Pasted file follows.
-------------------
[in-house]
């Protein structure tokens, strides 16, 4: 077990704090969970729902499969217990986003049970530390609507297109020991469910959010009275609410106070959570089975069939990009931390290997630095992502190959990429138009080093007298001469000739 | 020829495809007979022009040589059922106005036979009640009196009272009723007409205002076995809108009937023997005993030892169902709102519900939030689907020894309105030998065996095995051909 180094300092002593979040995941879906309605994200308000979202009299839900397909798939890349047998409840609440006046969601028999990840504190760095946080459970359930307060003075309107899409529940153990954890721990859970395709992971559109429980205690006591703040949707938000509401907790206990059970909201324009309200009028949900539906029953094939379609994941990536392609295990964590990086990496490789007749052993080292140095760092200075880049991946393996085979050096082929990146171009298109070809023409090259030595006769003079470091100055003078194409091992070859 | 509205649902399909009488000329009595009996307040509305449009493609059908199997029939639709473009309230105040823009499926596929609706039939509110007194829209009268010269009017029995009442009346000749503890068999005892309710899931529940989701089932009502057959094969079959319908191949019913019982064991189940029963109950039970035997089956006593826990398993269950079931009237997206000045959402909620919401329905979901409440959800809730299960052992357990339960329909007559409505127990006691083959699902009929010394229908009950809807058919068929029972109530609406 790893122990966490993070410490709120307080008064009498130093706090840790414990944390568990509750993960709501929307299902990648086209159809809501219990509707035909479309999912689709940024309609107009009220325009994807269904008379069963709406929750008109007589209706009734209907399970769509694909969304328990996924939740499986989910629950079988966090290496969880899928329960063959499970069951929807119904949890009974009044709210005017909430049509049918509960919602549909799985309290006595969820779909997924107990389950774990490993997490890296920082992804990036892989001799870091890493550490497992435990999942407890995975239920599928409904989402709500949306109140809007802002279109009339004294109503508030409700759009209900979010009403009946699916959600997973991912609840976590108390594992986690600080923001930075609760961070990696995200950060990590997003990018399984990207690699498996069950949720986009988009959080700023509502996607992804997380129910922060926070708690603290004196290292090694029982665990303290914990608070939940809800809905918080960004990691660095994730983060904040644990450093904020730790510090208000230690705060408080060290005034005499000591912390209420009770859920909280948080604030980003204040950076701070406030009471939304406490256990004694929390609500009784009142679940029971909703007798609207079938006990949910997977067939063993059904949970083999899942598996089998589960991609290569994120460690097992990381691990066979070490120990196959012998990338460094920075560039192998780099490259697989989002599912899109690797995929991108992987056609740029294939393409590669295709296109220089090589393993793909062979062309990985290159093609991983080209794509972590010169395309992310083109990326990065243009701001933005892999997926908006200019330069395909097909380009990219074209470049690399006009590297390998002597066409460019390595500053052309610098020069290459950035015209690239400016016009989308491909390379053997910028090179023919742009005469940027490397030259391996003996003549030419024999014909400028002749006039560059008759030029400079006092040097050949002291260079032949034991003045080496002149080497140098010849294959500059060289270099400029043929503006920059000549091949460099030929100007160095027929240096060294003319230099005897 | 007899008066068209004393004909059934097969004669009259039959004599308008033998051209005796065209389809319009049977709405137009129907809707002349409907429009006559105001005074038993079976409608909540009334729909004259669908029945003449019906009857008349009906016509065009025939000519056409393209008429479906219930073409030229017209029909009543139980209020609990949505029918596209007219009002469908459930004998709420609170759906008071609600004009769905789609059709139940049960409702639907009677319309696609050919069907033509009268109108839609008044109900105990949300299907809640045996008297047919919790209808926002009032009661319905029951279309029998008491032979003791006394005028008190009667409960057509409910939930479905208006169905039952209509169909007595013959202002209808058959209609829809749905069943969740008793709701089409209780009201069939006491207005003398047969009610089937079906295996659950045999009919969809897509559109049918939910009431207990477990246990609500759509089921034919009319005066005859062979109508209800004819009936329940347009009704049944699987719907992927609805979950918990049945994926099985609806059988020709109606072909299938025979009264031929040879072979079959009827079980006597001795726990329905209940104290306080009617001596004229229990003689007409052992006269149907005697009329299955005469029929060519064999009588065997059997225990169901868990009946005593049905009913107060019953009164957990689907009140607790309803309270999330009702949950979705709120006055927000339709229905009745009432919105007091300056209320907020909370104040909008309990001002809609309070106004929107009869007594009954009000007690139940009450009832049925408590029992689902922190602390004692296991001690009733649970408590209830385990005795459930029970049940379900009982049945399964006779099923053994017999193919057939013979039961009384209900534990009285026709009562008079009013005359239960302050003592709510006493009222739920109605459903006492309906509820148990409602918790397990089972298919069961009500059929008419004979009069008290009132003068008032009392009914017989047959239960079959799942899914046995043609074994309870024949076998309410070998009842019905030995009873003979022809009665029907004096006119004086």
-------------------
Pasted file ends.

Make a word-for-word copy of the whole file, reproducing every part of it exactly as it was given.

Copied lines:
[in-house]
């Protein structure tokens, strides 16, 4: 077990704090969970729902499969217990986003049970530390609507297109020991469910959010009275609410106070959570089975069939990009931390290997630095992502190959990429138009080093007298001469000739 | 020829495809007979022009040589059922106005036979009640009196009272009723007409205002076995809108009937023997005993030892169902709102519900939030689907020894309105030998065996095995051909 180094300092002593979040995941879906309605994200308000979202009299839900397909798939890349047998409840609440006046969601028999990840504190760095946080459970359930307060003075309107899409529940153990954890721990859970395709992971559109429980205690006591703040949707938000509401907790206990059970909201324009309200009028949900539906029953094939379609994941990536392609295990964590990086990496490789007749052993080292140095760092200075880049991946393996085979050096082929990146171009298109070809023409090259030595006769003079470091100055003078194409091992070859 | 509205649902399909009488000329009595009996307040509305449009493609059908199997029939639709473009309230105040823009499926596929609706039939509110007194829209009268010269009017029995009442009346000749503890068999005892309710899931529940989701089932009502057959094969079959319908191949019913019982064991189940029963109950039970035997089956006593826990398993269950079931009237997206000045959402909620919401329905979901409440959800809730299960052992357990339960329909007559409505127990006691083959699902009929010394229908009950809807058919068929029972109530609406 790893122990966490993070410490709120307080008064009498130093706090840790414990944390568990509750993960709501929307299902990648086209159809809501219990509707035909479309999912689709940024309609107009009220325009994807269904008379069963709406929750008109007589209706009734209907399970769509694909969304328990996924939740499986989910629950079988966090290496969880899928329960063959499970069951929807119904949890009974009044709210005017909430049509049918509960919602549909799985309290006595969820779909997924107990389950774990490993997490890296920082992804990036892989001799870091890493550490497992435990999942407890995975239920599928409904989402709500949306109140809007802002279109009339004294109503508030409700759009209900979010009403009946699916959600997973991912609840976590108390594992986690600080923001930075609760961070990696995200950060990590997003990018399984990207690699498996069950949720986009988009959080700023509502996607992804997380129910922060926070708690603290004196290292090694029982665990303290914990608070939940809800809905918080960004990691660095994730983060904040644990450093904020730790510090208000230690705060408080060290005034005499000591912390209420009770859920909280948080604030980003204040950076701070406030009471939304406490256990004694929390609500009784009142679940029971909703007798609207079938006990949910997977067939063993059904949970083999899942598996089998589960991609290569994120460690097992990381691990066979070490120990196959012998990338460094920075560039192998780099490259697989989002599912899109690797995929991108992987056609740029294939393409590669295709296109220089090589393993793909062979062309990985290159093609991983080209794509972590010169395309992310083109990326990065243009701001933005892999997926908006200019330069395909097909380009990219074209470049690399006009590297390998002597066409460019390595500053052309610098020069290459950035015209690239400016016009989308491909390379053997910028090179023919742009005469940027490397030259391996003996003549030419024999014909400028002749006039560059008759030029400079006092040097050949002291260079032949034991003045080496002149080497140098010849294959500059060289270099400029043929503006920059000549091949460099030929100007160095027929240096060294003319230099005897 | 007899008066068209004393004909059934097969004669009259039959004599308008033998051209005796065209389809319009049977709405137009129907809707002349409907429009006559105001005074038993079976409608909540009334729909004259669908029945003449019906009857008349009906016509065009025939000519056409393209008429479906219930073409030229017209029909009543139980209020609990949505029918596209007219009002469908459930004998709420609170759906008071609600004009769905789609059709139940049960409702639907009677319309696609050919069907033509009268109108839609008044109900105990949300299907809640045996008297047919919790209808926002009032009661319905029951279309029998008491032979003791006394005028008190009667409960057509409910939930479905208006169905039952209509169909007595013959202002209808058959209609829809749905069943969740008793709701089409209780009201069939006491207005003398047969009610089937079906295996659950045999009919969809897509559109049918939910009431207990477990246990609500759509089921034919009319005066005859062979109508209800004819009936329940347009009704049944699987719907992927609805979950918990049945994926099985609806059988020709109606072909299938025979009264031929040879072979079959009827079980006597001795726990329905209940104290306080009617001596004229229990003689007409052992006269149907005697009329299955005469029929060519064999009588065997059997225990169901868990009946005593049905009913107060019953009164957990689907009140607790309803309270999330009702949950979705709120006055927000339709229905009745009432919105007091300056209320907020909370104040909008309990001002809609309070106004929107009869007594009954009000007690139940009450009832049925408590029992689902922190602390004692296991001690009733649970408590209830385990005795459930029970049940379900009982049945399964006779099923053994017999193919057939013979039961009384209900534990009285026709009562008079009013005359239960302050003592709510006493009222739920109605459903006492309906509820148990409602918790397990089972298919069961009500059929008419004979009069008290009132003068008032009392009914017989047959239960079959799942899914046995043609074994309870024949076998309410070998009842019905030995009873003979022809009665029907004096006119004086």